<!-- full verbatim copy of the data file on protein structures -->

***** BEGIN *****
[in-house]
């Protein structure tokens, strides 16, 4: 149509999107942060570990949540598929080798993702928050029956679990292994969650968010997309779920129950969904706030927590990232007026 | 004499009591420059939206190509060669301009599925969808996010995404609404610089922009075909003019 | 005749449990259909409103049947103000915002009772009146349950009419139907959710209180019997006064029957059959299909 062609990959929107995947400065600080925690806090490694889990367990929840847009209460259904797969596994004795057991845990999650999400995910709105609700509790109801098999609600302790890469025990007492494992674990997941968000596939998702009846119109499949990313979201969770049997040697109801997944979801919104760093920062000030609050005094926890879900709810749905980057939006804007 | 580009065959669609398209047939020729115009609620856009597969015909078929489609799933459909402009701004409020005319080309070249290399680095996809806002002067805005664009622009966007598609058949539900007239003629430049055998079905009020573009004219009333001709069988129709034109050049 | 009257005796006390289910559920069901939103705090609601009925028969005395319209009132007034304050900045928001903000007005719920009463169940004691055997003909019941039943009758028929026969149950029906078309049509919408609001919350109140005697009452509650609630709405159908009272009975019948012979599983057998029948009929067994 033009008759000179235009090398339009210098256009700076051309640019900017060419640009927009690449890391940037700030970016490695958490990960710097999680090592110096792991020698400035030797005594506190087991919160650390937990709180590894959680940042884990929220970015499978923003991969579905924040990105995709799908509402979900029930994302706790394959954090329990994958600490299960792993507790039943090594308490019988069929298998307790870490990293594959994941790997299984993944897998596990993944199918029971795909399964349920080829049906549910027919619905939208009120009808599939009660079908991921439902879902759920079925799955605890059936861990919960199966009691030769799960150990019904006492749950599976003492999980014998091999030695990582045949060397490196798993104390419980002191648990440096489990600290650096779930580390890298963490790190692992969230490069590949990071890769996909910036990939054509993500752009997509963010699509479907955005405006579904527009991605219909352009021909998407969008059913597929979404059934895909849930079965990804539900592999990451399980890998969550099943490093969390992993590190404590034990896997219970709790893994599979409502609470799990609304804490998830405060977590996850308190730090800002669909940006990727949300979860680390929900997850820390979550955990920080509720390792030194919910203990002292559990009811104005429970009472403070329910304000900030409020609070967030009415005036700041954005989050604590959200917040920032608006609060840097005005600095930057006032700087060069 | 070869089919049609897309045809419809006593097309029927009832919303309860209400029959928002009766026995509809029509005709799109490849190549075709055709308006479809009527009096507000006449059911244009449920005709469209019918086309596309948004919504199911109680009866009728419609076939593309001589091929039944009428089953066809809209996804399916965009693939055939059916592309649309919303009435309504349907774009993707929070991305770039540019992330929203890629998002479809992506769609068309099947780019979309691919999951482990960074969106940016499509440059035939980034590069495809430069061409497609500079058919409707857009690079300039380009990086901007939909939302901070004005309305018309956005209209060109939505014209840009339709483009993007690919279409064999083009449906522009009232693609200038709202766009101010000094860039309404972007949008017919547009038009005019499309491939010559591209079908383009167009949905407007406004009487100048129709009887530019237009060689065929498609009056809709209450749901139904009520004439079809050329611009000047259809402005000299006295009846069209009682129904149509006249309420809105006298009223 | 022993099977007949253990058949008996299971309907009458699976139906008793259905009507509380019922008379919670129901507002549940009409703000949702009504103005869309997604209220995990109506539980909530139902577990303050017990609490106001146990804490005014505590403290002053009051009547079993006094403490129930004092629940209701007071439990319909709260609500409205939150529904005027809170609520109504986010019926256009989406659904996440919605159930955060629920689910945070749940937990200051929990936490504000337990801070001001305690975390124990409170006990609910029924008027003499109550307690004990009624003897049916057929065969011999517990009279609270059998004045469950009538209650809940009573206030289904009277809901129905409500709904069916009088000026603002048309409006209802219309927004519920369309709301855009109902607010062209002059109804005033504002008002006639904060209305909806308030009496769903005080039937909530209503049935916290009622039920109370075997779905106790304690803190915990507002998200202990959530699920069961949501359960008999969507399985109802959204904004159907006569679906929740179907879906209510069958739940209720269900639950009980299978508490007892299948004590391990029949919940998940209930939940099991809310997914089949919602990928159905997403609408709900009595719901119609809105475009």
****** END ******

[in-house]
């Protein structure tokens, strides 16, 4: 149509999107942060570990949540598929080798993702928050029956679990292994969650968010997309779920129950969904706030927590990232007026 | 004499009591420059939206190509060669301009599925969808996010995404609404610089922009075909003019 | 005749449990259909409103049947103000915002009772009146349950009419139907959710209180019997006064029957059959299909 062609990959929107995947400065600080925690806090490694889990367990929840847009209460259904797969596994004795057991845990999650999400995910709105609700509790109801098999609600302790890469025990007492494992674990997941968000596939998702009846119109499949990313979201969770049997040697109801997944979801919104760093920062000030609050005094926890879900709810749905980057939006804007 | 580009065959669609398209047939020729115009609620856009597969015909078929489609799933459909402009701004409020005319080309070249290399680095996809806002002067805005664009622009966007598609058949539900007239003629430049055998079905009020573009004219009333001709069988129709034109050049 | 009257005796006390289910559920069901939103705090609601009925028969005395319209009132007034304050900045928001903000007005719920009463169940004691055997003909019941039943009758028929026969149950029906078309049509919408609001919350109140005697009452509650609630709405159908009272009975019948012979599983057998029948009929067994 033009008759000179235009090398339009210098256009700076051309640019900017060419640009927009690449890391940037700030970016490695958490990960710097999680090592110096792991020698400035030797005594506190087991919160650390937990709180590894959680940042884990929220970015499978923003991969579905924040990105995709799908509402979900029930994302706790394959954090329990994958600490299960792993507790039943090594308490019988069929298998307790870490990293594959994941790997299984993944897998596990993944199918029971795909399964349920080829049906549910027919619905939208009120009808599939009660079908991921439902879902759920079925799955605890059936861990919960199966009691030769799960150990019904006492749950599976003492999980014998091999030695990582045949060397490196798993104390419980002191648990440096489990600290650096779930580390890298963490790190692992969230490069590949990071890769996909910036990939054509993500752009997509963010699509479907955005405006579904527009991605219909352009021909998407969008059913597929979404059934895909849930079965990804539900592999990451399980890998969550099943490093969390992993590190404590034990896997219970709790893994599979409502609470799990609304804490998830405060977590996850308190730090800002669909940006990727949300979860680390929900997850820390979550955990920080509720390792030194919910203990002292559990009811104005429970009472403070329910304000900030409020609070967030009415005036700041954005989050604590959200917040920032608006609060840097005005600095930057006032700087060069 | 070869089919049609897309045809419809006593097309029927009832919303309860209400029959928002009766026995509809029509005709799109490849190549075709055709308006479809009527009096507000006449059911244009449920005709469209019918086309596309948004919504199911109680009866009728419609076939593309001589091929039944009428089953066809809209996804399916965009693939055939059916592309649309919303009435309504349907774009993707929070991305770039540019992330929203890629998002479809992506769609068309099947780019979309691919999951482990960074969106940016499509440059035939980034590069495809430069061409497609500079058919409707857009690079300039380009990086901007939909939302901070004005309305018309956005209209060109939505014209840009339709483009993007690919279409064999083009449906522009009232693609200038709202766009101010000094860039309404972007949008017919547009038009005019499309491939010559591209079908383009167009949905407007406004009487100048129709009887530019237009060689065929498609009056809709209450749901139904009520004439079809050329611009000047259809402005000299006295009846069209009682129904149509006249309420809105006298009223 | 022993099977007949253990058949008996299971309907009458699976139906008793259905009507509380019922008379919670129901507002549940009409703000949702009504103005869309997604209220995990109506539980909530139902577990303050017990609490106001146990804490005014505590403290002053009051009547079993006094403490129930004092629940209701007071439990319909709260609500409205939150529904005027809170609520109504986010019926256009989406659904996440919605159930955060629920689910945070749940937990200051929990936490504000337990801070001001305690975390124990409170006990609910029924008027003499109550307690004990009624003897049916057929065969011999517990009279609270059998004045469950009538209650809940009573206030289904009277809901129905409500709904069916009088000026603002048309409006209802219309927004519920369309709301855009109902607010062209002059109804005033504002008002006639904060209305909806308030009496769903005080039937909530209503049935916290009622039920109370075997779905106790304690803190915990507002998200202990959530699920069961949501359960008999969507399985109802959204904004159907006569679906929740179907879906209510069958739940209720269900639950009980299978508490007892299948004590391990029949919940998940209930939940099991809310997914089949919602990928159905997403609408709900009595719901119609809105475009």